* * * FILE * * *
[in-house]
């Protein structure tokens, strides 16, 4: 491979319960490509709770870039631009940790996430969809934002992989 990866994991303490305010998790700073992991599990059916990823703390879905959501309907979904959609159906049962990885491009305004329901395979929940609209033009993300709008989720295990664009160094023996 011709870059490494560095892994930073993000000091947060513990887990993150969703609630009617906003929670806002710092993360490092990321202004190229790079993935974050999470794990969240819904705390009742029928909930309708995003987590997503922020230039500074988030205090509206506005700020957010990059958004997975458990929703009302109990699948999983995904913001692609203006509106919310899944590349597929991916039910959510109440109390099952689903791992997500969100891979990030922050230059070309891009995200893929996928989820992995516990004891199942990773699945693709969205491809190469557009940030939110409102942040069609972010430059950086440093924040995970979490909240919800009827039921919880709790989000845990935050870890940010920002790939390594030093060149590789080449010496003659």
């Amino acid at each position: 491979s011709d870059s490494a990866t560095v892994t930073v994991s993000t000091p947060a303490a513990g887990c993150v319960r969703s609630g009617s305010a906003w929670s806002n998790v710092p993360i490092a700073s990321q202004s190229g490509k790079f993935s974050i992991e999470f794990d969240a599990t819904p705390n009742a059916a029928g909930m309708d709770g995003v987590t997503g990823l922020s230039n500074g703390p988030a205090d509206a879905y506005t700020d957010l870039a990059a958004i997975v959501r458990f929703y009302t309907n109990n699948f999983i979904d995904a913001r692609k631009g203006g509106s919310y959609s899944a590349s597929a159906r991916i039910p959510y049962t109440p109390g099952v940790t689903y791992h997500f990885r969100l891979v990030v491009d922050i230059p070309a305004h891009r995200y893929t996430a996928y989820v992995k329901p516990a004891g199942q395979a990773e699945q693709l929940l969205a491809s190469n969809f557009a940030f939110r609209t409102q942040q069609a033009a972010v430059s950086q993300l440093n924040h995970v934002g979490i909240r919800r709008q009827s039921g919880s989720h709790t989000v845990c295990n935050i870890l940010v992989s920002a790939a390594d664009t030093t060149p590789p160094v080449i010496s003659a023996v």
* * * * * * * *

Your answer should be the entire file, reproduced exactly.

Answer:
[in-house]
């Protein structure tokens, strides 16, 4: 491979319960490509709770870039631009940790996430969809934002992989 990866994991303490305010998790700073992991599990059916990823703390879905959501309907979904959609159906049962990885491009305004329901395979929940609209033009993300709008989720295990664009160094023996 011709870059490494560095892994930073993000000091947060513990887990993150969703609630009617906003929670806002710092993360490092990321202004190229790079993935974050999470794990969240819904705390009742029928909930309708995003987590997503922020230039500074988030205090509206506005700020957010990059958004997975458990929703009302109990699948999983995904913001692609203006509106919310899944590349597929991916039910959510109440109390099952689903791992997500969100891979990030922050230059070309891009995200893929996928989820992995516990004891199942990773699945693709969205491809190469557009940030939110409102942040069609972010430059950086440093924040995970979490909240919800009827039921919880709790989000845990935050870890940010920002790939390594030093060149590789080449010496003659």
């Amino acid at each position: 491979s011709d870059s490494a990866t560095v892994t930073v994991s993000t000091p947060a303490a513990g887990c993150v319960r969703s609630g009617s305010a906003w929670s806002n998790v710092p993360i490092a700073s990321q202004s190229g490509k790079f993935s974050i992991e999470f794990d969240a599990t819904p705390n009742a059916a029928g909930m309708d709770g995003v987590t997503g990823l922020s230039n500074g703390p988030a205090d509206a879905y506005t700020d957010l870039a990059a958004i997975v959501r458990f929703y009302t309907n109990n699948f999983i979904d995904a913001r692609k631009g203006g509106s919310y959609s899944a590349s597929a159906r991916i039910p959510y049962t109440p109390g099952v940790t689903y791992h997500f990885r969100l891979v990030v491009d922050i230059p070309a305004h891009r995200y893929t996430a996928y989820v992995k329901p516990a004891g199942q395979a990773e699945q693709l929940l969205a491809s190469n969809f557009a940030f939110r609209t409102q942040q069609a033009a972010v430059s950086q993300l440093n924040h995970v934002g979490i909240r919800r709008q009827s039921g919880s989720h709790t989000v845990c295990n935050i870890l940010v992989s920002a790939a390594d664009t030093t060149p590789p160094v080449i010496s003659a023996v």